10 Replies
Phil Mayor

I would get them to build you a PoC, 4-5 slides is probably 2 hours work. I would specify the content, I have had a lot of developers rehash stuff from the community or even submit my own stuff.

I did an assessment for a large Elearning company that involved fixing a course built by someone else. One part was a progress bar that I completely rebuilt because their current bar was flawed.

Kevin Hayes

I'm not a fan of asking developers to create work as part of an interview process.  It really is asking them to make quite an investment in time and energy for, what is, an interview. 

I much prefer Phil's second suggestion - show them a couple of slides with some basic issues, ask them to fix it (or talk through the issues) and allow them to explain how they might make it better (or different).

Phil Mayor
Kevin Hayes

I'm not a fan of asking developers to create work as part of an interview process.  It really is asking them to make quite an investment in time and energy for, what is, an interview. 

It could show the committed developers, sometimes it is difficult for prospective clients to see how my work will fit with them. A PoC is probably 2-3 hours work, the assessment I completed took longer and although I was added to ether list of preferred developers I have never worked for them (in 3 years).

Shannon Connor

Hi Phil and Kevin! I was thinking of some questions for a survey to see if they even knew the basics. Like "How would you change the color of a rectangle from blue to green?" This would show if they knew states and triggers, correct? I suppose they could get the answers from Heroes or Google, but even that would show their willingness to research to find the right way.

Kevin Hayes

Yes I'm with Phil on that - knowledge of triggers, states, layers and variables (and if you really want to push them dreaded sliders!).  Changing a font, a colour or swapping out one image to another really isn't going to sift the basic developers from those who know a bit more.

To be honest I'm more interested in why a developer did x and not y -their thought processes, what options they considered and why they chose to code the way that they did.  If they have a portfolio of previous work, or literally anything they've developed previously that would be my starting point.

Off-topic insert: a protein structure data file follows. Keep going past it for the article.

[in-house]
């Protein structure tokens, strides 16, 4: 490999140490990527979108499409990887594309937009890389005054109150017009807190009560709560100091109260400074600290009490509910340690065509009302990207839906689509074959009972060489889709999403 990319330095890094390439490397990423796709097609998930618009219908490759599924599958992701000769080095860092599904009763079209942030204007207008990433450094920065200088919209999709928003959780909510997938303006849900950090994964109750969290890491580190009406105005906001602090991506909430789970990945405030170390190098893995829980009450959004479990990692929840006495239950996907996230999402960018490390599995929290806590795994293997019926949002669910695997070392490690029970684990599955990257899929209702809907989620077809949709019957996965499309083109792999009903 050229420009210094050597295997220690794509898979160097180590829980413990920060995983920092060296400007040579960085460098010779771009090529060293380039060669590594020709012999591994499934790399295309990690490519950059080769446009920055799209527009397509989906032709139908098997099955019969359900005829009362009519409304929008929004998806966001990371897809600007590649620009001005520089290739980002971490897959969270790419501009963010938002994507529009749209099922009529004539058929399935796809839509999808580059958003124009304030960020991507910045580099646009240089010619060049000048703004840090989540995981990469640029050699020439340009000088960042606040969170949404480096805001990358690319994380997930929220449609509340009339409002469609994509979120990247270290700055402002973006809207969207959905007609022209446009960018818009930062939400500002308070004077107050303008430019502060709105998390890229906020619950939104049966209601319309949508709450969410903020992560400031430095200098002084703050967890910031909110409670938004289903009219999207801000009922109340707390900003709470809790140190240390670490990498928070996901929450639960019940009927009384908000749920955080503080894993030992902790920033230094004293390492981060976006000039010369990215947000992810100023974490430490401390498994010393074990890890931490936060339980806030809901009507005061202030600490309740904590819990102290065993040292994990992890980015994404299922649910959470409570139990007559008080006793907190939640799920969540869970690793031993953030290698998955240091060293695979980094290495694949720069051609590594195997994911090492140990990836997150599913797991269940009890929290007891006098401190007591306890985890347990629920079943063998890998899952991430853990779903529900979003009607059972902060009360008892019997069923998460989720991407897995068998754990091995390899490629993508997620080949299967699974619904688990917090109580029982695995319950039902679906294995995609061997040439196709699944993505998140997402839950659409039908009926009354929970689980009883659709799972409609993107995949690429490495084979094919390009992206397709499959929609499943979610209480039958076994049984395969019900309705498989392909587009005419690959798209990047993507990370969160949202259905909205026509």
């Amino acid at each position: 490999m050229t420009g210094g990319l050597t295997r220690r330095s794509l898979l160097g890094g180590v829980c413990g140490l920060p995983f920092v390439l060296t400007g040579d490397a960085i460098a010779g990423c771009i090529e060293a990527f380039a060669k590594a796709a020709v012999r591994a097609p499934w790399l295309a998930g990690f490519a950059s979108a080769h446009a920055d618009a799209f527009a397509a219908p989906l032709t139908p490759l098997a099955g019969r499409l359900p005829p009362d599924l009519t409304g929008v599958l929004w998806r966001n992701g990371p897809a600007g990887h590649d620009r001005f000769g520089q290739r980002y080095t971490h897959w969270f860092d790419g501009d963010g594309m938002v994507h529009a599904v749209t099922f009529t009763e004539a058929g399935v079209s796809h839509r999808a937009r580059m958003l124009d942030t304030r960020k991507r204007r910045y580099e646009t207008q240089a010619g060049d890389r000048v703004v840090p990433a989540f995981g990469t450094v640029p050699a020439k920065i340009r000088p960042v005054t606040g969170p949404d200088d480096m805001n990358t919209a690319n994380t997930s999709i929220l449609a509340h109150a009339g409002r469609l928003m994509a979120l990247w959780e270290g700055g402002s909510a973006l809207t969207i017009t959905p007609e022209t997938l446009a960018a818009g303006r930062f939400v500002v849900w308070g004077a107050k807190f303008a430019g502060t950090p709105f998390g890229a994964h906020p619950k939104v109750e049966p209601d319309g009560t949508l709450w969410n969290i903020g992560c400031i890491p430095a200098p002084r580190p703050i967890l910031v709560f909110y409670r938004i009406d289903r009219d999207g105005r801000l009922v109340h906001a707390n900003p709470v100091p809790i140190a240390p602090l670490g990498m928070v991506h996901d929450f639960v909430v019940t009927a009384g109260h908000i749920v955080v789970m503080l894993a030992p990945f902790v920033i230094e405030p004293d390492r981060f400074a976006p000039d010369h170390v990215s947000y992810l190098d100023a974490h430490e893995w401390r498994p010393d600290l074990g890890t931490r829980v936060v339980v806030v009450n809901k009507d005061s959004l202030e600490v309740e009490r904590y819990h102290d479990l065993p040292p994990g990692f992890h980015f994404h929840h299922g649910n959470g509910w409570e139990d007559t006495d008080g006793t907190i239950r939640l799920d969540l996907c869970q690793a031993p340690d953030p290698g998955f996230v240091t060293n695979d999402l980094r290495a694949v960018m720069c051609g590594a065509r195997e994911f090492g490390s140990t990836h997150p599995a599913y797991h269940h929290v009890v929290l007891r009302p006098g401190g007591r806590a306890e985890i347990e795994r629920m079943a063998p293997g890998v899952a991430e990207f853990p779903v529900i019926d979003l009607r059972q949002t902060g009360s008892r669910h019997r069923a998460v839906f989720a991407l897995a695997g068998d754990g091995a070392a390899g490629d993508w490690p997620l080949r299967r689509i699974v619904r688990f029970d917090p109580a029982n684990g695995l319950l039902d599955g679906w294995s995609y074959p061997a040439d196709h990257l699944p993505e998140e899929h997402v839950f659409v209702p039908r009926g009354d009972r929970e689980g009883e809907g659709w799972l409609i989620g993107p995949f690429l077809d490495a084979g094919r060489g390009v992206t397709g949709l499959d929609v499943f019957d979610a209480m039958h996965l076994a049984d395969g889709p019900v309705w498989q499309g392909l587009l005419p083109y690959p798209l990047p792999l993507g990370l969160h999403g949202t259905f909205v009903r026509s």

Reading over this maybe Phil and I are aiming too high?  If you just want basic knowledge then a true/false or multiple choice/selection asking basic questions might be enough?  If you need just basic technical questions a good source would be: https://articulate.com/support/article/Getting-Started-with-Articulate-Storyline-360

Joseph Francis

The problem with asking for work samples is, more often than not, the prospective employee cannot show them because legally they are owned by the organization he/she works for and not available for public consumption.

I have a long development history using Macromedia Authorware, Director, Dreamweaver, and Flash (plus a whole ton of other tolls, many now defunct). When I was hired by my previous employer about 6 years ago, I had been "out of the game" for more than 5 years, and had ZERO experience with Articulate products (Storyline didn't exist when I exited the eLearning industry in 2008). Did that preclude me from picking up Storyline and applying my extensive background in eLearning design and development with this new tool? Hardly. In less than a week I was up-and-running with Storyline 2 creating engaging courses, finding bugs a few weeks later, and writing complex Javascript code to communicate with the LMS a week or two after that.

If a prospect can demonstrate, as Kevin Hayes said above, "why a developer did x and not y, their thought processes, what options they considered, and why they chose to code the way that they did," that means he/she can adapt to whatever tool you throw at him/her.